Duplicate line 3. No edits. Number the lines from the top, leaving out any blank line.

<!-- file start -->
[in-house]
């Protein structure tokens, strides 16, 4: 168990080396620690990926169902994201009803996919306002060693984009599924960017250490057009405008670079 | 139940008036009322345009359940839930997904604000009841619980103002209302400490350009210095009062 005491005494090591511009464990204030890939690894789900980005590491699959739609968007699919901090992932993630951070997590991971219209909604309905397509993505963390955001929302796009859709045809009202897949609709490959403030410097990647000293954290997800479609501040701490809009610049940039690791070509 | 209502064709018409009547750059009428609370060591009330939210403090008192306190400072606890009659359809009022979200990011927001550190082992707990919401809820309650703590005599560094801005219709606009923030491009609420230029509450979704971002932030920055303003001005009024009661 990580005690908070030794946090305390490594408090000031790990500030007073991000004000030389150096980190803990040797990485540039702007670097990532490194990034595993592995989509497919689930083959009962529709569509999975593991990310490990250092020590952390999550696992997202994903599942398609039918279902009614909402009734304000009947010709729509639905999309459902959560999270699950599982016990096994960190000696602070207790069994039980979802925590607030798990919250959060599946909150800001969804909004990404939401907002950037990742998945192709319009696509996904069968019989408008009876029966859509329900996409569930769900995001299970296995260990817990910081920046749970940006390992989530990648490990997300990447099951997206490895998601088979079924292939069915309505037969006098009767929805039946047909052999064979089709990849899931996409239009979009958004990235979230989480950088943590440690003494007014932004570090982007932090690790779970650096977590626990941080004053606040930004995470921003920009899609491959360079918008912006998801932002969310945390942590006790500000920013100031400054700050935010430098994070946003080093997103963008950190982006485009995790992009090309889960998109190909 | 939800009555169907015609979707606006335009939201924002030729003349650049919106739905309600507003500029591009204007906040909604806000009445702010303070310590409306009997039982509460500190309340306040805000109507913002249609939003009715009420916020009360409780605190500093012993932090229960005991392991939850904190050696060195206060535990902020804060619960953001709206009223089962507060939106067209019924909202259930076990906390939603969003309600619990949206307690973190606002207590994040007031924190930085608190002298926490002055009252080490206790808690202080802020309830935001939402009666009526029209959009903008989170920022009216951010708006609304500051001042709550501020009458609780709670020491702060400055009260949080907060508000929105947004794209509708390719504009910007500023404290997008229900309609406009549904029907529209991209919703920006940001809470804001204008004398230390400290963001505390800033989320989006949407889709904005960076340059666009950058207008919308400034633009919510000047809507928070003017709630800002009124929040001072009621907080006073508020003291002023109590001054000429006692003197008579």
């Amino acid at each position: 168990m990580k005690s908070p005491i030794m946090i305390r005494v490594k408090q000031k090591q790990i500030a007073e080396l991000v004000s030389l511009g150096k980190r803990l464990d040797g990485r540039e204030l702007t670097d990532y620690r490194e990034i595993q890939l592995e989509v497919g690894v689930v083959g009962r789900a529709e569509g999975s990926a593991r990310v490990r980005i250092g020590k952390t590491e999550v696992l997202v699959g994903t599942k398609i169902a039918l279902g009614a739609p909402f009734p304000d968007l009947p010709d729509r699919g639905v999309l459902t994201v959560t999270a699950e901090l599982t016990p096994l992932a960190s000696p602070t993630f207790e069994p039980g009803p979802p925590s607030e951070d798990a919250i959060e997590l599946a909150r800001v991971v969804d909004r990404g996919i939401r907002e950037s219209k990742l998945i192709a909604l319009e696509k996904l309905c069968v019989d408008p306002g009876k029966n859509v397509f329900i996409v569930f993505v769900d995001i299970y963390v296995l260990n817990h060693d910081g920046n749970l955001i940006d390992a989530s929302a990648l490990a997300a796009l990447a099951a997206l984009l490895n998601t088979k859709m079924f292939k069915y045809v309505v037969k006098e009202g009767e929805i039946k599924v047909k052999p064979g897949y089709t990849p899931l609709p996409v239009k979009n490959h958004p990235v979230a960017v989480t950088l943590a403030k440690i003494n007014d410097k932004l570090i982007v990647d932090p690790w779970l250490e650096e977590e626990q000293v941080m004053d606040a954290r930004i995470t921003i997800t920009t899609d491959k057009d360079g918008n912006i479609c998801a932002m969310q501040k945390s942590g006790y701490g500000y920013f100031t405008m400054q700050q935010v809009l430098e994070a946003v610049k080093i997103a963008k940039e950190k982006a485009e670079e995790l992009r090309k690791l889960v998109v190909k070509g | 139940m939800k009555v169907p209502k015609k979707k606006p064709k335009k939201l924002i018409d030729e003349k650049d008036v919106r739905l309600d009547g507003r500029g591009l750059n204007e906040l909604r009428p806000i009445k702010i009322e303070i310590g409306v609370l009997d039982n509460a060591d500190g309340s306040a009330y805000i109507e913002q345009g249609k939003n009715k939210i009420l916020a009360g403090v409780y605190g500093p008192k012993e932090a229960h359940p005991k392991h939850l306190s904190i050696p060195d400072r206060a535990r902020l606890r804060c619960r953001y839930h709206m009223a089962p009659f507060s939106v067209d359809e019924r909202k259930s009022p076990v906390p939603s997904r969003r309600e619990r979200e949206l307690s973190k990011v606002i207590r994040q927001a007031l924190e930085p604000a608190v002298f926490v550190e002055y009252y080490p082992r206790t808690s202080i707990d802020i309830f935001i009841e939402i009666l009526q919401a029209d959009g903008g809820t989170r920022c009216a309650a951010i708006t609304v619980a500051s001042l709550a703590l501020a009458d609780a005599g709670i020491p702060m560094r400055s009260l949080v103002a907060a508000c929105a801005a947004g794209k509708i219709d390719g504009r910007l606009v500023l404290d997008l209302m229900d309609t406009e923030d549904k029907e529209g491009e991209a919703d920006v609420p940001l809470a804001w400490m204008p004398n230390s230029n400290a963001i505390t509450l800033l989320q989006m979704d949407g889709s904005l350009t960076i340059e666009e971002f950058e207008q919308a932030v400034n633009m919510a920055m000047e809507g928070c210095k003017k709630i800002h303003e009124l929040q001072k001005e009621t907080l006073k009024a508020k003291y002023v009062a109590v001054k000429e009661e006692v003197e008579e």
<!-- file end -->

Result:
């Amino acid at each position: 168990m990580k005690s908070p005491i030794m946090i305390r005494v490594k408090q000031k090591q790990i500030a007073e080396l991000v004000s030389l511009g150096k980190r803990l464990d040797g990485r540039e204030l702007t670097d990532y620690r490194e990034i595993q890939l592995e989509v497919g690894v689930v083959g009962r789900a529709e569509g999975s990926a593991r990310v490990r980005i250092g020590k952390t590491e999550v696992l997202v699959g994903t599942k398609i169902a039918l279902g009614a739609p909402f009734p304000d968007l009947p010709d729509r699919g639905v999309l459902t994201v959560t999270a699950e901090l599982t016990p096994l992932a960190s000696p602070t993630f207790e069994p039980g009803p979802p925590s607030e951070d798990a919250i959060e997590l599946a909150r800001v991971v969804d909004r990404g996919i939401r907002e950037s219209k990742l998945i192709a909604l319009e696509k996904l309905c069968v019989d408008p306002g009876k029966n859509v397509f329900i996409v569930f993505v769900d995001i299970y963390v296995l260990n817990h060693d910081g920046n749970l955001i940006d390992a989530s929302a990648l490990a997300a796009l990447a099951a997206l984009l490895n998601t088979k859709m079924f292939k069915y045809v309505v037969k006098e009202g009767e929805i039946k599924v047909k052999p064979g897949y089709t990849p899931l609709p996409v239009k979009n490959h958004p990235v979230a960017v989480t950088l943590a403030k440690i003494n007014d410097k932004l570090i982007v990647d932090p690790w779970l250490e650096e977590e626990q000293v941080m004053d606040a954290r930004i995470t921003i997800t920009t899609d491959k057009d360079g918008n912006i479609c998801a932002m969310q501040k945390s942590g006790y701490g500000y920013f100031t405008m400054q700050q935010v809009l430098e994070a946003v610049k080093i997103a963008k940039e950190k982006a485009e670079e995790l992009r090309k690791l889960v998109v190909k070509g | 139940m939800k009555v169907p209502k015609k979707k606006p064709k335009k939201l924002i018409d030729e003349k650049d008036v919106r739905l309600d009547g507003r500029g591009l750059n204007e906040l909604r009428p806000i009445k702010i009322e303070i310590g409306v609370l009997d039982n509460a060591d500190g309340s306040a009330y805000i109507e913002q345009g249609k939003n009715k939210i009420l916020a009360g403090v409780y605190g500093p008192k012993e932090a229960h359940p005991k392991h939850l306190s904190i050696p060195d400072r206060a535990r902020l606890r804060c619960r953001y839930h709206m009223a089962p009659f507060s939106v067209d359809e019924r909202k259930s009022p076990v906390p939603s997904r969003r309600e619990r979200e949206l307690s973190k990011v606002i207590r994040q927001a007031l924190e930085p604000a608190v002298f926490v550190e002055y009252y080490p082992r206790t808690s202080i707990d802020i309830f935001i009841e939402i009666l009526q919401a029209d959009g903008g809820t989170r920022c009216a309650a951010i708006t609304v619980a500051s001042l709550a703590l501020a009458d609780a005599g709670i020491p702060m560094r400055s009260l949080v103002a907060a508000c929105a801005a947004g794209k509708i219709d390719g504009r910007l606009v500023l404290d997008l209302m229900d309609t406009e923030d549904k029907e529209g491009e991209a919703d920006v609420p940001l809470a804001w400490m204008p004398n230390s230029n400290a963001i505390t509450l800033l989320q989006m979704d949407g889709s904005l350009t960076i340059e666009e971002f950058e207008q919308a932030v400034n633009m919510a920055m000047e809507g928070c210095k003017k709630i800002h303003e009124l929040q001072k001005e009621t907080l006073k009024a508020k003291y002023v009062a109590v001054k000429e009661e006692v003197e008579e």